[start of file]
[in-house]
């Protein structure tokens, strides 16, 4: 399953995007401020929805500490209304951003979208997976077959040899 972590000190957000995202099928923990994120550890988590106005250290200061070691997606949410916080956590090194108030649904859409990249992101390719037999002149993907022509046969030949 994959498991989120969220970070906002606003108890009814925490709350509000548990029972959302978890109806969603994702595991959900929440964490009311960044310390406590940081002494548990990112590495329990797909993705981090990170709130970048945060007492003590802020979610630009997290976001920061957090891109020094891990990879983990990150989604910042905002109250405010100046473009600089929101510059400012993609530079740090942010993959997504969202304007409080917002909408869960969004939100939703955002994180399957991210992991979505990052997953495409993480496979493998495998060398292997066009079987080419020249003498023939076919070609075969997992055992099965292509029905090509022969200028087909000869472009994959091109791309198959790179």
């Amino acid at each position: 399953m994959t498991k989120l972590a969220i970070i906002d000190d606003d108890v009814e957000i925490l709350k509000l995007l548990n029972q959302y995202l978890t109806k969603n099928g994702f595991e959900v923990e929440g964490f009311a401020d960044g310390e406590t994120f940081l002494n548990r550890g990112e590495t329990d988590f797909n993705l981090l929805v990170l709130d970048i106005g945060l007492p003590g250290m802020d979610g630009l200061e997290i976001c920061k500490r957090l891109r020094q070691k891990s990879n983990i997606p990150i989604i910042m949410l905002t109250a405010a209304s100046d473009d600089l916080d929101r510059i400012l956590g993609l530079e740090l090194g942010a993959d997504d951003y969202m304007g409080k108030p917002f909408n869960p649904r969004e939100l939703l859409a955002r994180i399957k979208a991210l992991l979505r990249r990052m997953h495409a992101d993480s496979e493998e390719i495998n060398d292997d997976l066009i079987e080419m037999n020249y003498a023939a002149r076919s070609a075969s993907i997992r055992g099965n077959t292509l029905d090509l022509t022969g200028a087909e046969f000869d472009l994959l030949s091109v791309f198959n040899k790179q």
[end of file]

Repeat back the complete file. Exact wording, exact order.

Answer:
[in-house]
């Protein structure tokens, strides 16, 4: 399953995007401020929805500490209304951003979208997976077959040899 972590000190957000995202099928923990994120550890988590106005250290200061070691997606949410916080956590090194108030649904859409990249992101390719037999002149993907022509046969030949 994959498991989120969220970070906002606003108890009814925490709350509000548990029972959302978890109806969603994702595991959900929440964490009311960044310390406590940081002494548990990112590495329990797909993705981090990170709130970048945060007492003590802020979610630009997290976001920061957090891109020094891990990879983990990150989604910042905002109250405010100046473009600089929101510059400012993609530079740090942010993959997504969202304007409080917002909408869960969004939100939703955002994180399957991210992991979505990052997953495409993480496979493998495998060398292997066009079987080419020249003498023939076919070609075969997992055992099965292509029905090509022969200028087909000869472009994959091109791309198959790179």
């Amino acid at each position: 399953m994959t498991k989120l972590a969220i970070i906002d000190d606003d108890v009814e957000i925490l709350k509000l995007l548990n029972q959302y995202l978890t109806k969603n099928g994702f595991e959900v923990e929440g964490f009311a401020d960044g310390e406590t994120f940081l002494n548990r550890g990112e590495t329990d988590f797909n993705l981090l929805v990170l709130d970048i106005g945060l007492p003590g250290m802020d979610g630009l200061e997290i976001c920061k500490r957090l891109r020094q070691k891990s990879n983990i997606p990150i989604i910042m949410l905002t109250a405010a209304s100046d473009d600089l916080d929101r510059i400012l956590g993609l530079e740090l090194g942010a993959d997504d951003y969202m304007g409080k108030p917002f909408n869960p649904r969004e939100l939703l859409a955002r994180i399957k979208a991210l992991l979505r990249r990052m997953h495409a992101d993480s496979e493998e390719i495998n060398d292997d997976l066009i079987e080419m037999n020249y003498a023939a002149r076919s070609a075969s993907i997992r055992g099965n077959t292509l029905d090509l022509t022969g200028a087909e046969f000869d472009l994959l030949s091109v791309f198959n040899k790179q």